People from all over the world are drawn to visit sacred places such as Assisi in Italy and the sounds of many different languages fill the small streets and picturesque squares from morn to night. This year it is noticeable that even more tourists are flocking back to a beautifully restored Assisi after the damage caused by the earthquake a few years ago. Signs written in many languages are to be found in the many sites sacred to the memory of St. Francis, one of the most common instructions being to be respectful of silence. At times in the great Basilica built over the Saint's tomb any rise in the sound level is punctuated by a loud and highly resonant 'Silenzio' from one of the Franciscans charged with taking care of the space. A few relatively silent moments follow during which it feels for that brief period of time that a deep sense of community is created amongst the visitors of all ages and from so many different countries. As Max Picard (1952/2002) writes: "Within the realm of creative silence the individual does not notice any opposition between himself and the community, for the individual and the community do not stand against each other, but both face the silence together" (p.65). In the Basilica this sense of joining and facing the silence in the present moment is almost palpable. The imagination is also given space and time to make unspoken connections with the millions of people who have shared similar times of quiet stillness and reflection in this space, this year being the 800th anniversary of St. Francis' conversion.
I have been coming to Assisi during the latter part of every July since 1982 when Juliette Alvin invited me to deputise for her at a music therapy congress. Since then I have joined a group of teachers on the oldest course of music therapy studies in Italy. I am proposing this year to make this my last regular visit and it seems both an appropriate time and place to reflect on how we can make more space for silence for both ourselves as musicians and for those with whom we work as therapists.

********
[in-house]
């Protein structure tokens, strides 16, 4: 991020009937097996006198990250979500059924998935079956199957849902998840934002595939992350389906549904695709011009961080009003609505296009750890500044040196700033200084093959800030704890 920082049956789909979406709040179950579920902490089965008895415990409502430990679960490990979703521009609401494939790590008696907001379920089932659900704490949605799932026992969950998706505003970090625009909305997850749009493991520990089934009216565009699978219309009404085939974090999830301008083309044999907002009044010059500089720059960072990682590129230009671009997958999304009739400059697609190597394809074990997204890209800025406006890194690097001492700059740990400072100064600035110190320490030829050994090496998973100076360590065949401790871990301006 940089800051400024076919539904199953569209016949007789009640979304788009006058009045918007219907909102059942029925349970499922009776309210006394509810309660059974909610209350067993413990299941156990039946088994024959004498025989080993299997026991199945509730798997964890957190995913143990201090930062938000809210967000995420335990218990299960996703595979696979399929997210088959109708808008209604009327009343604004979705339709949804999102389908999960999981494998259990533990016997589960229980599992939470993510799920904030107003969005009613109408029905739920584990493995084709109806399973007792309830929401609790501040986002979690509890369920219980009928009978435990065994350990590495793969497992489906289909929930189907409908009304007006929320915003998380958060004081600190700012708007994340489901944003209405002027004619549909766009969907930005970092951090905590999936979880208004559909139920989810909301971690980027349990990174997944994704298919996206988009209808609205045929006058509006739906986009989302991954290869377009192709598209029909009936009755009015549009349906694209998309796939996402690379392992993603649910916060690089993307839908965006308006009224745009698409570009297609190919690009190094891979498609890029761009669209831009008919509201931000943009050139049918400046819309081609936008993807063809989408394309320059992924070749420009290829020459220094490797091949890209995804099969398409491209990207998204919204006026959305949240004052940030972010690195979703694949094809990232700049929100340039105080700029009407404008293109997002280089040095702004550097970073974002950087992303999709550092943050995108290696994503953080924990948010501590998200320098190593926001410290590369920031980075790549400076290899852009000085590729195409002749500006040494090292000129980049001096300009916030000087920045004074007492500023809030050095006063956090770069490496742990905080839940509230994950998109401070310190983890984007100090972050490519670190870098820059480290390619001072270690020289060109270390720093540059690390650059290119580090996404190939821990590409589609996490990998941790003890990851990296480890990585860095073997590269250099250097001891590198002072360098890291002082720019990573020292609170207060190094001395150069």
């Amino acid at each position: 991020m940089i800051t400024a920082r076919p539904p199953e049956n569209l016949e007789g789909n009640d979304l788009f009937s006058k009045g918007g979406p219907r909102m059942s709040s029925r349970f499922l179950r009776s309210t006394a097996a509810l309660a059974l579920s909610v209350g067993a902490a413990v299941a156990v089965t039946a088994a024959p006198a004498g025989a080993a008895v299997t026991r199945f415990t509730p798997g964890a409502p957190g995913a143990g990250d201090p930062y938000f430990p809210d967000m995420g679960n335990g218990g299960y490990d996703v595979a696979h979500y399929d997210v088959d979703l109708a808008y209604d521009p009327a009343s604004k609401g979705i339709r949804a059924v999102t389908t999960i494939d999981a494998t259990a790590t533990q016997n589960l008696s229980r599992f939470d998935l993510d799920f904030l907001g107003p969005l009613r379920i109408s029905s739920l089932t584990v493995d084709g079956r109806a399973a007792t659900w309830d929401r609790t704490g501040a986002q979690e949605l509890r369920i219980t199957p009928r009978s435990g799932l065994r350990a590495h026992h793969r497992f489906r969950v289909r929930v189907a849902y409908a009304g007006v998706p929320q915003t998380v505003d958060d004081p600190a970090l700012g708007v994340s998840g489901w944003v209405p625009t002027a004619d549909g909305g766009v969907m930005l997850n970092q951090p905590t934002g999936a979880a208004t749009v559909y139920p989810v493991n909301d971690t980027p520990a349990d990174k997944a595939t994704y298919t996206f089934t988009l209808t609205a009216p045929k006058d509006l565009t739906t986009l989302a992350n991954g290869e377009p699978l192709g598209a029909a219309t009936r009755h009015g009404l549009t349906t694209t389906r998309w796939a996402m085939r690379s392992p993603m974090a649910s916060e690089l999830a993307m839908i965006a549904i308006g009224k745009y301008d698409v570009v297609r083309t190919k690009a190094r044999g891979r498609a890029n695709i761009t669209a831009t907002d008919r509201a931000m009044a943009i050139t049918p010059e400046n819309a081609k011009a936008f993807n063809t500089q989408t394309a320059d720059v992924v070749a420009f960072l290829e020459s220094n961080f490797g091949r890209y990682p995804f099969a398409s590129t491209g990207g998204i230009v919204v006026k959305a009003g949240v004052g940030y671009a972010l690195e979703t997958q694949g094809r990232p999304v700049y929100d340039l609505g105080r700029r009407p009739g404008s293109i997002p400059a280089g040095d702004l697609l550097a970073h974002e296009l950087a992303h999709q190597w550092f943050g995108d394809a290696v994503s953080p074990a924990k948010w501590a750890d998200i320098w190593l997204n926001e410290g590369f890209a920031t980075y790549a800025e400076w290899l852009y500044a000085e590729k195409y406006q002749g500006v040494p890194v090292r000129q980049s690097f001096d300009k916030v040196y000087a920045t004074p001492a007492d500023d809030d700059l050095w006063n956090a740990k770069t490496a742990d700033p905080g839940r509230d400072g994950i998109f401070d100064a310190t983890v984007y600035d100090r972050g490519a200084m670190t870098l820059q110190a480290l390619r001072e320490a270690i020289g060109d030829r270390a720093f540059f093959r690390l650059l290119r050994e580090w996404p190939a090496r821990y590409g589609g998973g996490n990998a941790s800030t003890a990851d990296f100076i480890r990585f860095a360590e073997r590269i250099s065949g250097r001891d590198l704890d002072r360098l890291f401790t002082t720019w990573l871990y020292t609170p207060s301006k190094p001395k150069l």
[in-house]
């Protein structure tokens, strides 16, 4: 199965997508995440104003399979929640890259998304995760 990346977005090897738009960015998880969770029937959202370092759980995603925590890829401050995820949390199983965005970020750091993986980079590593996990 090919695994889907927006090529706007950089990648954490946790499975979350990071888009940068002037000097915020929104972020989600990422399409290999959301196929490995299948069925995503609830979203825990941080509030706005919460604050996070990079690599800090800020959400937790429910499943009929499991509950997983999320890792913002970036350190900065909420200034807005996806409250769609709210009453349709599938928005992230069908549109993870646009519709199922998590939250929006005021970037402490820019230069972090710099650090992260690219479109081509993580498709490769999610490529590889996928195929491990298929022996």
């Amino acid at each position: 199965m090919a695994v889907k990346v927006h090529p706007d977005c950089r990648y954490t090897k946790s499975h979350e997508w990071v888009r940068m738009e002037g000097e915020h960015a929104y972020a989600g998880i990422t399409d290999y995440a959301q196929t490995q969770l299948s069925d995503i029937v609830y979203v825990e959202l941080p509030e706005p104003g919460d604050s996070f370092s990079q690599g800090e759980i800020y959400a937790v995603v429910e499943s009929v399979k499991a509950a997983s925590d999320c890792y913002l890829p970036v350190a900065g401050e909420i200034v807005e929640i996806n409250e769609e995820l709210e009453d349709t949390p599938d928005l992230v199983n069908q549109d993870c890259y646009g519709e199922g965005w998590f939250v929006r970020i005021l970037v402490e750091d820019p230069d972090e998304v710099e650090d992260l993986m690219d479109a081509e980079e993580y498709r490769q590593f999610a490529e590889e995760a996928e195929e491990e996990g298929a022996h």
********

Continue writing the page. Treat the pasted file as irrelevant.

From early morning to evening the days in Assisi are also punctuated by a musical landscape of beautifully sounding bells of wide-ranging pitches and timbres. There is a particular richness to the quality of these sounds as they interrupt the early morning silence, starting at a discrete few minutes before seven o'clock and well before the first tourist coaches arrive. My week of two daily two-hour classes are entitled 'From listening to playing', the students exploring a range of listening experiences and the transition to active responses in improvisations and other artistic expression. I have referred to these classes in a previous column for Voices. Perhaps it will come as no surprise, with all these sonorous bells near at hand, that I play quite a bit of the music of Arvo Pärt during the sessions. As Julie Sutton (2006) reminds us in her recent chapter on silence in music and music therapy Pärt's music moved into a new phase after his shift from serialism and a period of intensive study of mediaeval music. As Pärt explored the meditative effects of silence he evolved the approach he called tintinnabulation (little bells). Exposure to Pärt's music appeared to help the students to listen more attentively to how sounds emerge from and return to silence. After listening to his bell-inspired music their improvisations this year began to explore more of the contrasts between sound and silence. More care seemed to be taken with starting to play from a place of stillness. As the psychiatrist and psychoanalyst Gilbert Rose (2004) has observed: '"Music is not about playing notes; music consists of silences that breathe and shape the sound, engendering depths of feeling to be experienced without the necessity for immediate understanding" (p.3). A close sense of shared listening to the sounds and silences, of being held together in the music, seemed to create a deeper sense of quiet community amongst the students.